Now that Congress has decided to take the gloves off, Donald Trump and the White House may too. Faced with new subpoenas covering the same ground as Robert Mueller’s investigation, Trump told the Washington Post last night that he will likely use a new tactic to prevent any further cooperation on obstruction investigations — executive privilege claims:

President Trump on Tuesday said he is opposed to current and former White House aides providing testimony to congressional panels in the wake of the special counsel report, intensifying a power struggle between his administration and House Democrats.

In an interview with The Washington Post, Trump said that complying with congressional requests was unnecessary after the White House cooperated with special counsel Robert S. Mueller III’s probe of Russian interference and the president’s own conduct in office.

“There is no reason to go any further, and especially in Congress where it’s very partisan — obviously very partisan,” Trump said.

Trump’s comments came as the White House made it clear that it plans to broadly defy requests for information from Capitol Hill, moving the two branches of government closer to a constitutional collision.

It might sound counter-intuitive, but Trump’s cooperation with the Mueller investigation went well beyond his legal requirements. True, Trump didn’t personally sit down with Mueller’s prosecutors for an interview, and Mueller found Trump’s written answers to a questionnaire insufficient, but Trump wasn’t compelled to go even that far except by his own pledge to work with Mueller. More significantly, Trump never made a claim of executive privilege, even though Trump had a legal right to exercise that claim especially in regard to aides such as former White House counsel Don McGahn. Trump may have conducted his own PR war against Mueller, but in terms of legal cooperation, Trump went considerably farther than necessary.

Now, however, Trump’s had enough of investigations, even if Congress hasn’t. To head off Democrats’ efforts to restage the Mueller investigation, Trump plans to make extensive use of the tool he foreswore over the last two years. Yesterday, the White House began working on an executive-privilege claim to cover any further questioning of McGahn, and will likely expand that to all of Trump’s aides:

The White House plans to fight a subpoena issued by the House Judiciary Committee for former White House counsel Donald McGahn to testify, according to people familiar with the matter, setting up another showdown in the aftermath of the special counsel report.

The Trump administration also plans to oppose other requests from House committees for the testimony of current and former aides about actions in the White House described in special counsel Robert S. Mueller III’s report, according to two people familiar with internal thinking who, like others interviewed for this story, spoke of the plans on the condition of anonymity.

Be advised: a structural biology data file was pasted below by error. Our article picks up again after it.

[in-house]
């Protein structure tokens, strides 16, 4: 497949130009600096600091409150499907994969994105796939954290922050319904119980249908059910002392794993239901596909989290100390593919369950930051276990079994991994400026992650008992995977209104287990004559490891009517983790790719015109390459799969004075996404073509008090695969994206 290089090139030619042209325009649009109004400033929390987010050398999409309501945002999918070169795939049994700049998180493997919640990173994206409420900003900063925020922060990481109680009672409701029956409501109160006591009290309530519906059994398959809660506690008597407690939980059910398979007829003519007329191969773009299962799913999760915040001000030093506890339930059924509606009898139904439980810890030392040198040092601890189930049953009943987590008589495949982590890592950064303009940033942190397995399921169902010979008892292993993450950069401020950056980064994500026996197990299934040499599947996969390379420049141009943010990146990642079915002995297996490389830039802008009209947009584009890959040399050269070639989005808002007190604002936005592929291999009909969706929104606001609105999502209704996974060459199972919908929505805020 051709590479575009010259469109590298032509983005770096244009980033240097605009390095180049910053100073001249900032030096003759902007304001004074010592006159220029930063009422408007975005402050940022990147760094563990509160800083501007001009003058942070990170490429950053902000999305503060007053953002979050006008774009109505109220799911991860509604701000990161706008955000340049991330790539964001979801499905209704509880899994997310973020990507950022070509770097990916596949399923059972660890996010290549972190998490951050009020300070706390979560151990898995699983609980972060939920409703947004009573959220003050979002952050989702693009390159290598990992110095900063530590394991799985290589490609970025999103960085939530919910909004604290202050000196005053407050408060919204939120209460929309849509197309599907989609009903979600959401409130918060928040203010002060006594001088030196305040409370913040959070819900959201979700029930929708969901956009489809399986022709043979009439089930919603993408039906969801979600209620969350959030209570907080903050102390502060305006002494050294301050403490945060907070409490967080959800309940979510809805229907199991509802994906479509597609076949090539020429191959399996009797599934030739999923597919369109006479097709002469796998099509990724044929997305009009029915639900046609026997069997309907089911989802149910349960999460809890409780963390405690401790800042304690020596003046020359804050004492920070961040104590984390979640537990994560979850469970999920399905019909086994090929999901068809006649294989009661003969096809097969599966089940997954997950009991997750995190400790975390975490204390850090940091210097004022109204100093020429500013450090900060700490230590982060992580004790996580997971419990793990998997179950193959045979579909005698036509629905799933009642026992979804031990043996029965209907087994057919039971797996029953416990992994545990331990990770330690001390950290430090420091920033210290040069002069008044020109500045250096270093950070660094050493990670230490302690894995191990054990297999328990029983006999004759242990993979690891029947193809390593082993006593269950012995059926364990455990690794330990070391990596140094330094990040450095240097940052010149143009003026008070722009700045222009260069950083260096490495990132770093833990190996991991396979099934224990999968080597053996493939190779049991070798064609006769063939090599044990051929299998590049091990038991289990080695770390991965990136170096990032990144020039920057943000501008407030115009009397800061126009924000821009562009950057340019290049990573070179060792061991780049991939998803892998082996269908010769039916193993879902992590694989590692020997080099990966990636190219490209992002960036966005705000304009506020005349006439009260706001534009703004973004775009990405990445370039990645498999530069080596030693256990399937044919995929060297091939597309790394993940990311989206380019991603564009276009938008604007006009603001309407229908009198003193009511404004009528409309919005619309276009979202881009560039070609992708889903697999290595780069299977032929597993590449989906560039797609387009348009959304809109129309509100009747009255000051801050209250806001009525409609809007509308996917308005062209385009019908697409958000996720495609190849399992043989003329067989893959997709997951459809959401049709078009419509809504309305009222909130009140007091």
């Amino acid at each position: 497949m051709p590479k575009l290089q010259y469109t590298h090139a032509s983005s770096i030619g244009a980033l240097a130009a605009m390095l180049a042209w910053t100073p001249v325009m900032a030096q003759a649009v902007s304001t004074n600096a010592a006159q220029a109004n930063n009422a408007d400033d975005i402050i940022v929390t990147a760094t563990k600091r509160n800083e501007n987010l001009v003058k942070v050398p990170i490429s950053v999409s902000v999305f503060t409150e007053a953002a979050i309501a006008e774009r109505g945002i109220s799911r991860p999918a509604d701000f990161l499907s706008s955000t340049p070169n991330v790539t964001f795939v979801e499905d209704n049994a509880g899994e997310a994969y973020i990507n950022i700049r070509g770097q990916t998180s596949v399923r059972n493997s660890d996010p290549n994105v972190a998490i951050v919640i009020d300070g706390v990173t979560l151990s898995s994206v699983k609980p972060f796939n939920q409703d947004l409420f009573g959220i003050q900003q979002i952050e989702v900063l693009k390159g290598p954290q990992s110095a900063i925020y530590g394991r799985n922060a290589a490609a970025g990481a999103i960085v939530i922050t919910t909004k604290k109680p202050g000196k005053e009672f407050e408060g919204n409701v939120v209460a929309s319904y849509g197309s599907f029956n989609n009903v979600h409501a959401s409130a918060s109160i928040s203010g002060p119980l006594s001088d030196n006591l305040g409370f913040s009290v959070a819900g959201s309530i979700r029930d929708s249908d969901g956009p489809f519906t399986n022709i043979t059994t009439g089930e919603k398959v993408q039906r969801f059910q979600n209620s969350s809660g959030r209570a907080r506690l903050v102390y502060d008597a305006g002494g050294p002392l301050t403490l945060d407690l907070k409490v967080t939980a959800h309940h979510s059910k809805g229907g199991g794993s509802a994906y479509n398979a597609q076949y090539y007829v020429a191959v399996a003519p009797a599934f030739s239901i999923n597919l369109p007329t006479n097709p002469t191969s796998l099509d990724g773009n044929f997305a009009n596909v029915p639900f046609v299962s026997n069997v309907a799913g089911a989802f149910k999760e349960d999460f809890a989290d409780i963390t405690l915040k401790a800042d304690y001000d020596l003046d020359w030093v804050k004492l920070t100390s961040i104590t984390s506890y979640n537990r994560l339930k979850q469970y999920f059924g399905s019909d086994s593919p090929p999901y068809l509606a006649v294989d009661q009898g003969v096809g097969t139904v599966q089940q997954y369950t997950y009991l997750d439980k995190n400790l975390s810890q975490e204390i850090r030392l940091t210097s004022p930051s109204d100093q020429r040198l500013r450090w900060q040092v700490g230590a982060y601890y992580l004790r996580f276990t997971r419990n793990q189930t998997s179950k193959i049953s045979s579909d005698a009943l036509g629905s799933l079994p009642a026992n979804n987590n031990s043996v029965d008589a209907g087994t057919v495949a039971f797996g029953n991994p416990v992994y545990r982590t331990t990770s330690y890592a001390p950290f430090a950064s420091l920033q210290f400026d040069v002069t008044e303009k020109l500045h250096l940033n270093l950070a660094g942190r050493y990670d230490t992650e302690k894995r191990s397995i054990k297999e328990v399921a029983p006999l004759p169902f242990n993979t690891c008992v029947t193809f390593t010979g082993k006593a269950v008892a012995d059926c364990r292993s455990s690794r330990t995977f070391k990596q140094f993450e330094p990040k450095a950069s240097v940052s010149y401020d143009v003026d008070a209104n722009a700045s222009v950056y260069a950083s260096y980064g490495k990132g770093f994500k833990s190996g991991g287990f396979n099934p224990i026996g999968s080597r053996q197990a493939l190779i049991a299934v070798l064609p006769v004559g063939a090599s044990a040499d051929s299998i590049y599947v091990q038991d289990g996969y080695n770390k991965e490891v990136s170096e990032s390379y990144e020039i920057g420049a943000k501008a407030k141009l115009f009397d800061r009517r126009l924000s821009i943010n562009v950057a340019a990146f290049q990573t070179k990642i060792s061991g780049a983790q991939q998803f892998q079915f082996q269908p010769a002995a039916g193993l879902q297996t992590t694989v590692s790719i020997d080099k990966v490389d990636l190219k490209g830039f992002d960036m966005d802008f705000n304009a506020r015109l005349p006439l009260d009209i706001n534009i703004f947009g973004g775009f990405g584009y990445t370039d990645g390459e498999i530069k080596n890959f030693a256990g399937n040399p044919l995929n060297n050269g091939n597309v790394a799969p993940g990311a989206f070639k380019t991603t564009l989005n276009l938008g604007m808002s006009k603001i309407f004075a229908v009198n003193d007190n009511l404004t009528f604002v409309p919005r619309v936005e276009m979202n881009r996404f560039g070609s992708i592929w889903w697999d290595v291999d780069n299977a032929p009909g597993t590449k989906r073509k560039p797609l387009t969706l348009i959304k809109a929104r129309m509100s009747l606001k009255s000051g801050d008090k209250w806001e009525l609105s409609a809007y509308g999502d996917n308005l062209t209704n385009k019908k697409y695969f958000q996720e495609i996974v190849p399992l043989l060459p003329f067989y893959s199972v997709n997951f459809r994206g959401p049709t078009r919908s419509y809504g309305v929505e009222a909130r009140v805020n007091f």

White House lawyers plan to tell attorneys for administration witnesses called by the House that they will be asserting executive privilege over their testimony, officials said.

Such a move will intensify a power struggle between the Trump administration and congressional Democrats, potentially setting up a protracted court battle.

How successful will that war be? The problem for Trump might well be his earlier cooperation with Mueller. But, as I argue in The Week today, the problem for Democrats might well be Trump’s earlier cooperation too:

The Second Mueller War will be fought on two fronts. The courts in the D.C. circuit will get a lot of extra work sorting out the nuances of executive privilege, and it’s not clear who has the better of that argument. Democrats will claim that privilege has already been waived once and for all time by cooperation with Mueller, but the White House will argue that the fresh venue and the politically charged nature of Congress allows for withdrawal of those voluntary waivers. Without formal impeachment proceedings — which House Speaker Nancy Pelosi (D-Calif.) is anxious to avoid — Congress’ legal grounds for overturning legitimate privilege claims may well be insufficient.

The second front will be in campaign politics, and it might well be more fraught than the court battles to come. Voters generally don’t like Trump much personally, but they’ve also just seen wild allegations of Trump being a Russian agent and/or stealing the election in 2016 collapse in Mueller’s report on Russian collusion. Political partisans (and pundits, too, for that matter) might relish the conflict, but voters largely hoped that the Mueller report would put an end to this particular inside-the-Beltway feud and shift focus back to their priorities.

Instead, to paraphrase Al Pacino from another disappointing sequel: “Just when I thought I was out, they pull me back in.” A decision by Democrats to pursue impeachment over an obstruction charge in a politically charged independent investigation would be risky — a lesson Republicans learned 21 years ago after the move to impeach Bill Clinton. The longer voters keep hearing about the non-collusion in 2016, the more Democrats risk major backlash in the 2020 election.

At the very least, it will be several months before anyone gets to hear from McGahn and other aides on the subject of the president’s personal tirades, if at all. Pity the judges who have to deal with all the competing claims, and envy the attorneys racking up billable hours in Mueller War II: Executive Privilege Boogaloo. In the meantime, enjoy the only worthwhile clip from this other sequel, because we’re all Al Pacino now.

Update: Game on!